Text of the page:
Now more than ever, the U.S. military needs young Americans to step up and serve: While the nation faces ever-increasing threats from China, Russia, and Iran, the Army has missed its recruitment goals for the second year in a row, and the other branches are struggling, too.
On Thursday, the United States observes National Korean War Veterans Armistice Day, marking the 70th anniversary of the end of the Korean War. On this day, we remember “The Forgotten War” and honor the men and women who valiantly served their country—many of whom had already served in World War II but stepped up again just five years later when their nation called a second time.
At the end of World War II, the United States and the Soviet Union took control of the Korean Peninsula after Imperial Japan surrendered to the Allied Forces. A line was chosen by the two superpowers, the now infamous 38th parallel, to divide the peninsula into a northern and southern zone.
When the North invaded the South on June 15, 1950, backed by Communist China, President Harry Truman felt compelled to push back against the cancerous spread of communism and defend a democratic government. He ordered additional U.S. forces to South Korea 12 days later, in support of the United Nations mission to defend the South. Over time, 6.8 million American men and women would serve during the war.
Troops fought for three years in unforgiving mountain terrain and freezing temperatures. After a few months of rapid movement at the beginning of the conflict, the war ground to a stalemate. On July 27, 1953, a cease-fire ended the hostilities. That cease-fire agreement is still an important part of the partnership and alliance between South Korea and the United States today, since no peace treaty has been signed to officially conclude the war.
During the Korean War, the U.S. called upon soldiers from all walks of life to fill the ranks, and many went on to contribute even more to society after the war.
Prominent figures who served include astronauts Neil Armstrong and Edwin “Buzz” Aldrin, who would pilot the first mission to the moon in 1969. Ted Williams, a baseball Hall of Famer, first served in World War II and was recalled for military service in Korea, putting his baseball career on pause to serve his country. And the renowned country music artist Johnny Cash enlisted, writing some of his famous songs, like “Folsom City Blues,” during his downtime.
However, one story of bravery and the selfless service of two naval aviators really stands out. Thomas H. Hudner was born in Massachusetts into a middle-class family, and Jesse L. Brown was born in Mississippi to a poor sharecropper. Hudner graduated from the U.S. Naval Academy in 1946, the same year Brown enlisted and became the Navy’s first black pilot.
In December 1950, Brown was forced down behind enemy lines after being hit by antiaircraft fire. Hudner defied insurmountable odds to rescue Brown, avoiding an attack by nearby Chinese soldiers and conducting a deliberate wheels-up landing of his own plane to reach Brown. Hudner tried to free him from the mangled cockpit, but Brown died at the site. Hudner later was able to fulfill the brave pilot’s dying wish, which was to personally let his wife know how much he loved her.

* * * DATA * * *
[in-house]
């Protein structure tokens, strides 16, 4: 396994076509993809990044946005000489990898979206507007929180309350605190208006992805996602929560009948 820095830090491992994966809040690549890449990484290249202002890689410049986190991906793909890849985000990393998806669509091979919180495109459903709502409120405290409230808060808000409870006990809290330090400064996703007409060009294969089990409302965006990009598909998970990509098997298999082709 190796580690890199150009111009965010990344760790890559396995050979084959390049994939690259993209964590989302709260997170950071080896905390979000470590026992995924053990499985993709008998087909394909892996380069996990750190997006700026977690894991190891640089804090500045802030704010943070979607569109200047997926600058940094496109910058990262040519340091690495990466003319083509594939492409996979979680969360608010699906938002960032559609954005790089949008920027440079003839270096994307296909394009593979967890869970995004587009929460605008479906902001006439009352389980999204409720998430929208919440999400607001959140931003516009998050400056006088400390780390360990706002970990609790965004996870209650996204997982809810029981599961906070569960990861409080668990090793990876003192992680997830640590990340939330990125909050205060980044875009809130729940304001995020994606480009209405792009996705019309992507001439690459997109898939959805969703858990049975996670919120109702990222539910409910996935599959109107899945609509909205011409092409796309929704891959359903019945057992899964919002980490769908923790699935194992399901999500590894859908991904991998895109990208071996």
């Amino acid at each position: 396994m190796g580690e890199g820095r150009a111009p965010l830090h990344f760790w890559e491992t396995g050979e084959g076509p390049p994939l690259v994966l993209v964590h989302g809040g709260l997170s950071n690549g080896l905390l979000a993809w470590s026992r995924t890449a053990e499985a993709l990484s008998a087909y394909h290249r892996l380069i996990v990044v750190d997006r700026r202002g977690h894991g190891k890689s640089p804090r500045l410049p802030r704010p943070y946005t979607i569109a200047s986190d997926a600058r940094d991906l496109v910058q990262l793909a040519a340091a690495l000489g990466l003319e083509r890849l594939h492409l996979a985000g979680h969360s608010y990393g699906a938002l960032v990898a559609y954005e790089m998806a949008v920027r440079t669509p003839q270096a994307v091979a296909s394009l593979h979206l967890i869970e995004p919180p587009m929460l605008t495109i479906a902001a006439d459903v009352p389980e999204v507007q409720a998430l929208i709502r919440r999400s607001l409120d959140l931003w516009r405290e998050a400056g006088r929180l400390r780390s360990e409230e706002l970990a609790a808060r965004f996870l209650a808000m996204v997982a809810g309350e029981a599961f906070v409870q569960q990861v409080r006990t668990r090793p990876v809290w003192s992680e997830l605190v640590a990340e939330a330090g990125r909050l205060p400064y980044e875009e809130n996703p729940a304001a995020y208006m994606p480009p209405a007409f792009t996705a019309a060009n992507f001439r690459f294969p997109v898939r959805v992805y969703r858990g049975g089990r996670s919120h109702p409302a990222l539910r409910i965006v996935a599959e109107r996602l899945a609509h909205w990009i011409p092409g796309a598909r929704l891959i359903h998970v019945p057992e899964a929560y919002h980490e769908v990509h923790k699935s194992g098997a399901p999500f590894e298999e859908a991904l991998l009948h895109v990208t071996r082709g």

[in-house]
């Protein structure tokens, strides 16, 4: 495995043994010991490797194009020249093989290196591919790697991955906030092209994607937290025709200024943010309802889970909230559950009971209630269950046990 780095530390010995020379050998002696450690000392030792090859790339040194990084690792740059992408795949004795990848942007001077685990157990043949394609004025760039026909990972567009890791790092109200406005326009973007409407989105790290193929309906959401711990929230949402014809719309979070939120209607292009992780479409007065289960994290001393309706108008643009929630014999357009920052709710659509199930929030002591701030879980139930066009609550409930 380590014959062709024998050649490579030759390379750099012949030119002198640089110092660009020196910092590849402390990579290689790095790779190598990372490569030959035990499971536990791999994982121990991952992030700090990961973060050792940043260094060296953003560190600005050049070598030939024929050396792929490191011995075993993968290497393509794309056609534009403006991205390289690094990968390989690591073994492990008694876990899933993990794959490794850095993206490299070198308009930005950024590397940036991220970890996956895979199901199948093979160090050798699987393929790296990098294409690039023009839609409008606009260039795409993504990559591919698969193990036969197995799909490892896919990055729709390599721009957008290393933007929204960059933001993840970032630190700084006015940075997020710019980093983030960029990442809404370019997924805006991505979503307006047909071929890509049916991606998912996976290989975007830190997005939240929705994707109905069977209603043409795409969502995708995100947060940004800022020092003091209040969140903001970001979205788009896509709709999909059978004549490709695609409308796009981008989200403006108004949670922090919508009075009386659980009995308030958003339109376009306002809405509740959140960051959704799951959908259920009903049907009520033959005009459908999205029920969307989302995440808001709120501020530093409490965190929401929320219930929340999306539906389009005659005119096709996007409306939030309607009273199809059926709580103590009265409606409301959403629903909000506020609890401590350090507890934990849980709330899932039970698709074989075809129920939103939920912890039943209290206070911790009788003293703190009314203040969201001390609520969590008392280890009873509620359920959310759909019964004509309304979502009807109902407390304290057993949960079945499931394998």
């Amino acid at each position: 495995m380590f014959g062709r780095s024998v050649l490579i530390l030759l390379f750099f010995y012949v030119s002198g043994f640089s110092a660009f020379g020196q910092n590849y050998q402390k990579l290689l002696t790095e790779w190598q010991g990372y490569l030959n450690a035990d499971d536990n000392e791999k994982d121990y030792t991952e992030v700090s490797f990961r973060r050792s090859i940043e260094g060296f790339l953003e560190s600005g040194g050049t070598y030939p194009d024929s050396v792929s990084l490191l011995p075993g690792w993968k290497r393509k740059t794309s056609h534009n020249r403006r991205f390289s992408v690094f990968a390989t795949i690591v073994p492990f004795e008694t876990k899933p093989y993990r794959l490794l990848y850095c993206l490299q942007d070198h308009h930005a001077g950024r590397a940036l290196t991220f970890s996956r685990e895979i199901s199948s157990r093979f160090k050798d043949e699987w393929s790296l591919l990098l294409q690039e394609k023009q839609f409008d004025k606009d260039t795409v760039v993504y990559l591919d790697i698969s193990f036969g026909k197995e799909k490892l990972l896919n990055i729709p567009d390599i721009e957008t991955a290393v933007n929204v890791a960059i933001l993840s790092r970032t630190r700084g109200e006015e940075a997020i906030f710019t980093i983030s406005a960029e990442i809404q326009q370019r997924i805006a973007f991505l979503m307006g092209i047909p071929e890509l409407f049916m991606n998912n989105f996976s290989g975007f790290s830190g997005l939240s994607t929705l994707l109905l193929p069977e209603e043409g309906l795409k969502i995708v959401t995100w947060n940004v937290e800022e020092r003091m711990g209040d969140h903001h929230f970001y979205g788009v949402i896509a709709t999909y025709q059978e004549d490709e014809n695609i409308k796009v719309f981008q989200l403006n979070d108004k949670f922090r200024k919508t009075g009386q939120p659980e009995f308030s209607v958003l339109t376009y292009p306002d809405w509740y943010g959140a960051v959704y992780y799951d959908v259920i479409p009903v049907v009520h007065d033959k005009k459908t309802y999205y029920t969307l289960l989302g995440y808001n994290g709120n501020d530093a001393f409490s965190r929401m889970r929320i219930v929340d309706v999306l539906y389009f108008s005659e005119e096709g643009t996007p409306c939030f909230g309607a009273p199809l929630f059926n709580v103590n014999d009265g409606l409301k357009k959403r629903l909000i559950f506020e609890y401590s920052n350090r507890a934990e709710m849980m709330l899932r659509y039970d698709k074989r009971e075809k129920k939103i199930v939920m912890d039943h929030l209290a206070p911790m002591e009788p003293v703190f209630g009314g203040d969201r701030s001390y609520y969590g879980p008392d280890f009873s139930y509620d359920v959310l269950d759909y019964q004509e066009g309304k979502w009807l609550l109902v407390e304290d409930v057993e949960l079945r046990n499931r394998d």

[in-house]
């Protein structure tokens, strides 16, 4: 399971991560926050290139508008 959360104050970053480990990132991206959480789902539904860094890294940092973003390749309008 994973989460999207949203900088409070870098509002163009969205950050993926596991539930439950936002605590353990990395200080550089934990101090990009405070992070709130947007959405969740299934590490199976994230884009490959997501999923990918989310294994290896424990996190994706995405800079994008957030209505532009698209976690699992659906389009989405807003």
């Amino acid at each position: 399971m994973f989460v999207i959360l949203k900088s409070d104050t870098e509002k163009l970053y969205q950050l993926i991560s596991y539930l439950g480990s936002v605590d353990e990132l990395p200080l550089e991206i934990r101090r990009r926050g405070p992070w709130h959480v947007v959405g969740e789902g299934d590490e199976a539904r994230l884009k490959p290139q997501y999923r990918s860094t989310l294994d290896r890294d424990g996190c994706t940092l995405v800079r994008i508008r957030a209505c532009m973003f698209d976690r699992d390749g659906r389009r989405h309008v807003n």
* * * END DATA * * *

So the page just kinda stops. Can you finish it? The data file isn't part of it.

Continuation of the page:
Hudner received the Medal of Honor for his courageous attempt to save Brown by putting his own life at risk. He went on to serve 27 years in the Navy, was promoted to captain, and served an additional 40 years helping military veterans, including as the secretary ofveterans affairs for the Commonwealth of Massachusetts. Every day, he spent his life full of gratitude for having survived combat and paid it forward daily until he died in 2017.
The United States has always relied on brave men and women to voluntarily step into service since the draft ended in 1973. Enlistment issues have not been a major problem until recent years, when in 2022, the Army missed its recruiting goal by 25%.
With an increase in obesity, drug use, and criminal activity among young people, the pool of eligible candidates for our all-volunteer force is diminishing. And many who are able simply choose not to serve. But America needs its youth to answer the call, just as those who served in the Korean War did.
Today, the United States is confronted with a new Cold War with China, and North Korea continues to threaten global stability and the U.S. with its nuclear program. The Russia-Ukraine War and looming threats of a nuclear crisis with Iran also present threats to American interests.
While it often appears that our military leaders today seem more preoccupied with waging the culture wars than real ones, the U.S. military remains the premiere fighting force in the world today. And it continues to need motivated and talented young people joining it to keep it that way.
World War II veteran and former President George H. W. Bush said, “Let future generations understand the burden and the blessings of freedom. Let them say we stood where duty required us to stand.”
The men and women of the Korean War indeed stood where duty required, and America continues to need such brave men and women to fight for the burden and blessings of freedom.
This piece originally appeared in The Daily Signal